With the first of these to Niagara Falls in the US, its practical to do the research and any preparatory work necessary, like making sure we have a current passport, printing out timetables and maps, possibly getting a few dollars, and then deciding to go at two or three days notice. In this case we probably would not want to take a lot of equipment, we might even be able to take just carry on luggage. These are very large falls, no overhanging trees, or similar to allow for, and we know where we can photograph them from, so we don't really need a tripod, or excessive number of lenses, although probably three would be useful, a stabilised standard zoom, a stabilised telephoto, to allow us to close up space and perhaps take any wildlife, and a wide angle maybe. If we are expecting to go into the spray then we are going to need some waterproof protection for our camera and lens, but this could be as simple as a plastic bag with a hole cut out that can be fixed in place by the UV filter. We will also need a few memory cards. We do need clothing suitable for the season of the visit, but its predictable.  We could if we wanted work out a shooting list of shots we would like to get, and even think ahead about topics like depth of field and managing exposure. Time wise in theory we could do this in a couple of days, but allowing three nights has a lot of leeway, allowing for weather and other images to be captured as well.

With the second project, visiting the Ingleton Waterfalls Trail, again we can do some research, especially now we have a route guide for the walk, location guides and galleries, you can find out quite lot. Before we went we had only the promotional site and a few photos we could find to base our plan on, we didn't have any idea really of the quality of the paths and what footwear would be ideal, how difficult it would be or the layout of the individual falls along the trail. We knew there was a wide ranging estimate of the time it took to get around. We didn't know how shaded the falls would be, if there were clear shots and where we could get to photograph them, so we had no idea as to what equipment to take. Given that the time estimates were from 2.5 to 4 hours to walk around, and that it was around a 3.5 hour drive from our home, we could see we could do this in a day, with an early start. So up at 4:30am, and off at 5am, allowing a break on the way for a cooked breakfast. We took a picnic lunch, and stopped on the way home to eat, getting back home mid evening. Between two of us we took just over 600 photos on the day, but partly because we wanted to capture each of the falls in a load of different ways, as well as having material to show how water looks at a range of speeds, and with some showing the layout of the trail. We got a little wildlife, and some scenic. This second trip was more difficult, it involved a cross country walk, unknown conditions, and a lot more equipment to be carried. I did as much planning as I could, had printouts of maps, some details from looking at others photos, and listed items to take, and more. I would like at some point to do another trip here in the summer and a third to capture autumn colours, but future ones will be easier to plan now I have seen it once. Also knowing the layout I can see a part of the walk could be done without having to do it all.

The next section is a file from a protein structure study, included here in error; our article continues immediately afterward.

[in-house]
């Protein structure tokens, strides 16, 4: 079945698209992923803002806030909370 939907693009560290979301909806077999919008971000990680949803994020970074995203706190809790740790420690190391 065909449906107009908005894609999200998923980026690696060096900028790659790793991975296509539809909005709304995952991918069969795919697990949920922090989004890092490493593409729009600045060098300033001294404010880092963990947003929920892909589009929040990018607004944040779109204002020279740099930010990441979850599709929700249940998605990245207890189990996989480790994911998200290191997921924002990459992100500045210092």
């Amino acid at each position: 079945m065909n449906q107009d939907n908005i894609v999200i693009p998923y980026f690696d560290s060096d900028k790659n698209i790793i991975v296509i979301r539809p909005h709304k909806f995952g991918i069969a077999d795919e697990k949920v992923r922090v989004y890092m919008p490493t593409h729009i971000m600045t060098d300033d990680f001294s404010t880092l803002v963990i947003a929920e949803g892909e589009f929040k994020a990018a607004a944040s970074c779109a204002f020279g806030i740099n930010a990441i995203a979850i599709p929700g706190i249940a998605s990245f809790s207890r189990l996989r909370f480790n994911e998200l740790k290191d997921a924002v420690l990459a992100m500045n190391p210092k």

River Doe Section of the
Ingleton Waterfalls Trail


See Also: the Waterfalls Section for more articles on waterfalls and how to photograph them as well as links to listings of them by country and individual locations guides.

Other articles that you may find helpful:-

Photographing Waterfalls 

Waterfalls Defined  

Waterfalls - Their effect on us

Ingleton Waterfalls Trail, Yorkshire

Ingleton Waterfall Trail - River Twiss

Ingleton Waterfall Trail - River Doe

 


By: Keith Park Section: Waterfalls Section Key:
Page Ref: project_waterfall_trip Topic: Waterfalls Last Updated: 01/2012